Five-year sentence for syringe attack

first_imgLimerick Artist ‘Willzee’ releases new Music Video – “A Dream of Peace”  A 29-year-old man has been sentenced to five years imprisonment for threatening to stab a shop worker with a syringe.Damien O’Brien, with addresses at Singland Park, Garryowen and St Munchin’s Street, St Mary’s Park, was found guilty of assaulting a staff member at Gleeson’s Spar on Henry Street, and of threatening Seaghan Gleeson with a syringe outside Gleeson’s Spar on Catherine Street.Sign up for the weekly Limerick Post newsletter Sign Up Both offences occurred on the evening of October 10 2013.When the jury of eight men and four women returned unanimous guilty verdicts on both charges, Mr O’Brien, who had denied the charges, shouted: “I am an innocent man”.While he was being led from court by Gardaí, he continued to protest, saying there was “no justice system” and that “they can’t keep me locked up forever”.Earlier in the three-day trial, prosecution counsel John O’Sullivan told the court that Mr O’Brien arrived into the Catherine Street shop shortly after 5pm on the evening in question, just minutes after the incident in the Henry Street branch.Mr O’Sullivan stated that the accused was observed by staff putting an item of confectionary into his jacket pocket, Mr Gleeson and another staff member then followed him outside and confronted him.He added that Mr O’Brien then became aggressive, “produced a syringe and said ‘I’ll kill you, I’ll stab you’”. Vanishing Ireland podcast documenting interviews with people over 70’s, looking for volunteers to share their stories Predictions on the future of learning discussed at Limerick Lifelong Learning Festival Linkedin Limerick’s National Camogie League double header to be streamed live WhatsApp Twitter RELATED ARTICLESMORE FROM AUTHOR Facebookcenter_img Print WATCH: “Everyone is fighting so hard to get on” – Pat Ryan on competitive camogie squads Email NewsFive-year sentence for syringe attackBy John Keogh – February 5, 2015 1030 Previous articleNew hope for distressed homeownersNext articleCounting the costs of calories will effect restaurants – RAI John Keoghhttp://www.limerickpost.ie TAGSlimericklimerick circuit court Advertisement Limerick Ladies National Football League opener to be streamed livelast_img read more

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Pesticide treatment key for crops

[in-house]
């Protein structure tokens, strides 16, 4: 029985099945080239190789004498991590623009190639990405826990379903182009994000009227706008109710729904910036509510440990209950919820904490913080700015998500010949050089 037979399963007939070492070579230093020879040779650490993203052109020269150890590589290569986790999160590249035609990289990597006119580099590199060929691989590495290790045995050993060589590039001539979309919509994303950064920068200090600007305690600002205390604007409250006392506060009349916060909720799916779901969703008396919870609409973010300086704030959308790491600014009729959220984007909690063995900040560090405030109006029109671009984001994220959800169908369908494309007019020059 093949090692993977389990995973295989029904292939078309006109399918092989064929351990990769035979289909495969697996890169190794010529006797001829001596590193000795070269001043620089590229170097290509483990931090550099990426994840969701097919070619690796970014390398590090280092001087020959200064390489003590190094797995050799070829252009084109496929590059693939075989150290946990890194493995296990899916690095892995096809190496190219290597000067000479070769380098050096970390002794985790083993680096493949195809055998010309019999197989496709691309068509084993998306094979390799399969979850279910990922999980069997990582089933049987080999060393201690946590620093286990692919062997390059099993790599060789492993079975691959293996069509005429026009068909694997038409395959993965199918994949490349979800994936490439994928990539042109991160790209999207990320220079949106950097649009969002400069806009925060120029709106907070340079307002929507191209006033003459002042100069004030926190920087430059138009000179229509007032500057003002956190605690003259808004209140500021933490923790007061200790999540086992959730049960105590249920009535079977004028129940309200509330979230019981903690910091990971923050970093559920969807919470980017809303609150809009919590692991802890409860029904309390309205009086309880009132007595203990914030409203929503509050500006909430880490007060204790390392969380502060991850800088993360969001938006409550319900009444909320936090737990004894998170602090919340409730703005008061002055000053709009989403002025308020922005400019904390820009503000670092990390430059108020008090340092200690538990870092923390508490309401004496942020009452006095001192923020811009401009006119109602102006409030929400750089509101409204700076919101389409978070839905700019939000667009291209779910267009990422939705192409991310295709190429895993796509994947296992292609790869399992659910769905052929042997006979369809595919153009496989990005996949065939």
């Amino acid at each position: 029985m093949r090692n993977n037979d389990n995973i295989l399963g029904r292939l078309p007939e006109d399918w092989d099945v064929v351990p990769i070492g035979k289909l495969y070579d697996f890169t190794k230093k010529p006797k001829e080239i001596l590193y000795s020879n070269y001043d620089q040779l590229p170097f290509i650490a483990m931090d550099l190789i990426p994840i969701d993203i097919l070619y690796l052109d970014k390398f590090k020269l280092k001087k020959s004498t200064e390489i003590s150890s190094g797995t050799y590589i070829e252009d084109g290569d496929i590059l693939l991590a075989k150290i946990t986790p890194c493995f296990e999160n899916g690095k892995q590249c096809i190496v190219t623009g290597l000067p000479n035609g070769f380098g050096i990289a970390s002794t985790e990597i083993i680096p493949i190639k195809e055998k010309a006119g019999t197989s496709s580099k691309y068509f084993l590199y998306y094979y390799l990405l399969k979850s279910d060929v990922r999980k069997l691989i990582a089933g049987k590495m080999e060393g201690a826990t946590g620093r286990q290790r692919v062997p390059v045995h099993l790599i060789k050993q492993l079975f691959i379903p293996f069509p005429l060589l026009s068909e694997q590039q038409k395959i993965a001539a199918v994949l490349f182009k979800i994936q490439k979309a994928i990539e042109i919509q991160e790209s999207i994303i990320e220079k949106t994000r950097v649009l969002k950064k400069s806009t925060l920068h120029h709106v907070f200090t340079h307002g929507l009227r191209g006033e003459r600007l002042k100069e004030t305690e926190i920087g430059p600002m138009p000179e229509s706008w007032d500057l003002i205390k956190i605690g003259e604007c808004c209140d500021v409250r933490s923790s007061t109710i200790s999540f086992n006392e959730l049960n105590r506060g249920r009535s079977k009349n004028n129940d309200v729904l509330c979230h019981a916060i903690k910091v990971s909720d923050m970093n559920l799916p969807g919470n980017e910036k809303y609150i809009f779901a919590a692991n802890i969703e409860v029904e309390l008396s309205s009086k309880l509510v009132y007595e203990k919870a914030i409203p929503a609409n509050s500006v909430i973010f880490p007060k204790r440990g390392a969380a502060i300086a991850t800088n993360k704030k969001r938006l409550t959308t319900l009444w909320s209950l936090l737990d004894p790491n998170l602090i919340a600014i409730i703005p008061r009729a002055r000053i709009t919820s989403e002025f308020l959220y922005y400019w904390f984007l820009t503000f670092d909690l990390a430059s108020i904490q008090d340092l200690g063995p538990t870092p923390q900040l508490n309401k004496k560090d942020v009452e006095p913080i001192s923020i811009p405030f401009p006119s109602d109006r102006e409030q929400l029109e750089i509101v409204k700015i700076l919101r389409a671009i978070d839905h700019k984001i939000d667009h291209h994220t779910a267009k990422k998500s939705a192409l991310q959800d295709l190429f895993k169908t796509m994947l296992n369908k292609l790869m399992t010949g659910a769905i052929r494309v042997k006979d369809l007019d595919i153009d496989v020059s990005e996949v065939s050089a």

first_imgPests such as thrips, whiteflies, aphids, beet armyworm and hornworms can devastate vegetable crops.Potentially just as harmful, though, is the misuse of pesticides, which can lead to pest resurgence, resistance and risk the environment.Applying the proper amount of each chemical is key to sustaining vegetable productivity in Georgia, according to University of Georgia College of Agricultural and Environmental Sciences entomologist David Riley.“Everybody is concerned about insecticide use but for different reasons,” said Riley, a researcher on the Tifton campus. “On the growers’ side, they’re looking at the price of the product. It’s expensive. They want to maximize the use of their product and get the most efficient use out of it.” On the other hand, the insecticide companies don’t want farmers to overuse their products because they are concerned that insects will become resistant. When that happens they’ll have to go back to the drawing board and spend money engineering new chemicals. These concerns led to Riley’s research into insecticide resistance in pests like whiteflies.Insecticides are an expensive tool that farmers are forced to use. Riley estimated insecticide applications cost $27 million a year — close to three percent of the value of Georgia’s vegetable production value in 2009. However, the chemical treatments applied protect one-third of the vegetable crop’s value, amounting to $302 million in state vegetable revenue.Riley studies insecticide use as part of the UGA Vegetable Entomology Project. The goal is to help farmers reap the maximum benefit from investment into pesticides. In collaboration with various chemical companies, the project’s researchers conduct pest control studies annually. The experiments test the efficiency of pesticides on cabbage, collard, cantaloupe, cucumber, tomato, pepper, onions, squash and watermelon.He is working to find a middle ground that appeases the concerns of chemical companies and farmers.“We’re just basically trying to find a happy medium where you alleviate a lot of your environmental concerns, you alleviate a lot of your concerns about, ‘Am I affecting my bees (and) pollinators? Am I keeping my productivity to a level I can live with?’” Riley said.There is no simple answer to this dilemma, Riley said. Using as much pesticide as a farmer can afford is bound to diminish the chemical’s effectiveness, put pollinators in danger and diminish the farmer’s future yields. Abandoning all pesticide use, though, may slash farmers’ productivity to below a break-even point. “I think what we’re looking at is that hard place in the middle where you try to figure out, ‘How do I use the things I need to use, the minimum use to get the maximum benefit?’” Riley said. As part of the vegetable entomology project, an effort is under way to find corrective measures in controlling cowpea curculio in southern peas. No products currently exist that can control the pest’s devastating impact which led to the collapse of pea production a couple of years ago.last_img read more